And party politics were instrumental in foreign policymaking at various other times as well in the decades before John Hay took such delight at the outcome of the war against Spain. Here one thinks, for example, of the debate over whether to recognize Greek independence in 1823 (which, like the Monroe Doctrine, was intimately bound up with the 1824 presidential race); of President Franklin Pierce's attempt to acquire Cuba in 1854 in order to placate proslavery leaders in the American South; and of Grover Cleveland's decision—made partly for partisan reasons—not to submit the 1884 Berlin agreement on Africa's partition (of which he basically approved) to the Senate for approval.

Nor did things change after the century turned. The Wilson administration's original decision to postpone recognition of Bolshevik Russia in 1918 was not primarily the product of political pressure within the United States, but the fact that this nonrecogition continued for fifteen years and was intimately connected with domestic politics. A few politicians seem to have felt that nonrecognition would damage the Soviet Union or protect the United States against real dangers. Many more were convinced that taking a stand against the Soviet Union and domestic radicals was "good politics" or that those who openly favored diplomatic recognition of the Soviet Union would suffer political punishment. Consequently, practical politics in the United States served to prevent these two major powers from discussing their differences until the need for foreign trade enabled Franklin D. Roosevelt to reestablish diplomatic relations in 1933.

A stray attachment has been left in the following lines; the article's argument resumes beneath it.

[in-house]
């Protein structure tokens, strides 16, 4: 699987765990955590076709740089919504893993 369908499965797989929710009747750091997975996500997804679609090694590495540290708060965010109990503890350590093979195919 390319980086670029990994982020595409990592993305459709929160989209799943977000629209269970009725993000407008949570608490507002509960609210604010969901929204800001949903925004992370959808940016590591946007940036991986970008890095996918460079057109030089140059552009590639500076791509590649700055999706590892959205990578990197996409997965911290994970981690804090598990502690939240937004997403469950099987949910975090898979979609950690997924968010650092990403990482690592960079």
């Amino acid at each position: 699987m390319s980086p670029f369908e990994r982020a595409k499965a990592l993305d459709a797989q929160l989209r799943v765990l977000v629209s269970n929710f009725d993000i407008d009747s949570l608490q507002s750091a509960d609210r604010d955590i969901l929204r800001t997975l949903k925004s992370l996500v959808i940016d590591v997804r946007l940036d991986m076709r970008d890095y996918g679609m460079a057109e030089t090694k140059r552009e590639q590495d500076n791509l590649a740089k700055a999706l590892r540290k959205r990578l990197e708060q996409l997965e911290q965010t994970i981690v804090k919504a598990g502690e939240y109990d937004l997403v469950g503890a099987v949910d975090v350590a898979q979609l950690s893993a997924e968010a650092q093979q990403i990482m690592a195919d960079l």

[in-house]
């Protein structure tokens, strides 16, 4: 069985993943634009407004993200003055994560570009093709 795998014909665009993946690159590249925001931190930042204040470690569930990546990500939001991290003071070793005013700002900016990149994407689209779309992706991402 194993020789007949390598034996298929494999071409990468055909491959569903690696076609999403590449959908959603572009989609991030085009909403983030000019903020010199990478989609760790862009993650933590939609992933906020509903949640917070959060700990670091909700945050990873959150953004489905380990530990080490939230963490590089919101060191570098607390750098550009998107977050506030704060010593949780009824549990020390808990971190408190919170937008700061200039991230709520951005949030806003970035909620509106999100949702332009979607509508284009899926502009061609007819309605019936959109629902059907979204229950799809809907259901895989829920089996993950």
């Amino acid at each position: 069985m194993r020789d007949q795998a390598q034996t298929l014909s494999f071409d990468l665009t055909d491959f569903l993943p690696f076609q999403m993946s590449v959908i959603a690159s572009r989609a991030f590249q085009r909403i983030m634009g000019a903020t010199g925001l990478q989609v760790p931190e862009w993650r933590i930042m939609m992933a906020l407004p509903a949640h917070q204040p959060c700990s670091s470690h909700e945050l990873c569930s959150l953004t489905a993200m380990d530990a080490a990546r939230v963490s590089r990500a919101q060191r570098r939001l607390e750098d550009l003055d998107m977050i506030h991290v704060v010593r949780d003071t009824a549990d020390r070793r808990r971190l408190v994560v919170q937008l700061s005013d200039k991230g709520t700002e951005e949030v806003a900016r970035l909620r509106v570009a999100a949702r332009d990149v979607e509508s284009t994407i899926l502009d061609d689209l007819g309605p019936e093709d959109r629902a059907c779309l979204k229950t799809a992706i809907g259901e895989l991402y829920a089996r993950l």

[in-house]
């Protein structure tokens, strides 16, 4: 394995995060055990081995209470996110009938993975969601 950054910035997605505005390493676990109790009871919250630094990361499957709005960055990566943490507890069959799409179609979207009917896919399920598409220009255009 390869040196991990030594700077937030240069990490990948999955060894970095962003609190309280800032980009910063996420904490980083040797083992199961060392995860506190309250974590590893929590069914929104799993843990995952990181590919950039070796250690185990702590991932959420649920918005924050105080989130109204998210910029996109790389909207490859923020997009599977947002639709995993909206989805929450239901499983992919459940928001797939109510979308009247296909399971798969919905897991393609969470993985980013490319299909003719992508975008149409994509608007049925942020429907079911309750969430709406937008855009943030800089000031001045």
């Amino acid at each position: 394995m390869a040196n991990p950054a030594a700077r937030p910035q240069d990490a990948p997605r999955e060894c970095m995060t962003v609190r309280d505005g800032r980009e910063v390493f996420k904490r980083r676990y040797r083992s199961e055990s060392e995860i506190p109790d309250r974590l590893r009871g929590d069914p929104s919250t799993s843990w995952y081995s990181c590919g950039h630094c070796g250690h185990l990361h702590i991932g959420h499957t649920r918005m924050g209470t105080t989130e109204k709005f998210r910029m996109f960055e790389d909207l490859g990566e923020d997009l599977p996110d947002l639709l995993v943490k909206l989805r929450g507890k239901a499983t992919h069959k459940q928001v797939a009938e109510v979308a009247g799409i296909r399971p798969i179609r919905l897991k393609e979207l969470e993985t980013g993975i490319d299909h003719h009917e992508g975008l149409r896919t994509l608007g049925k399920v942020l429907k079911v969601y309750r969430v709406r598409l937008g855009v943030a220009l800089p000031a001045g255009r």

In 1936 and again in 1940, Roosevelt allowed reelection concerns to affect his approach to the Nazi menace. In the late summer of 1936, Roosevelt told journalists of his desire to convene a conference of world leaders to discuss ways to assure the peace of the world; at the same time, he ruled out taking any steps prior to the election that could open him to Republican charges that he was embroiling the United States in overseas commitments. Four years later, Roosevelt's hesitation in finalizing the destroyers-for-bases deal with Great Britain—he delayed for nearly four months after receiving Winston Churchill's desperate pleas for destroyers—owed much to his fear that Republican challenger Wendell Willkie might use the issue to rouse isolationist sentiment and thereby cost Roosevelt the election that fall. Only after Willkie agreed not to make the transaction a campaign issue was the deal struck. Overall during that critical year, Roosevelt moved cautiously on foreign policy, concerned that open diplomatic moves would evoke isolationist predictions of U.S. involvement in the fighting and undermine his chances for a third term.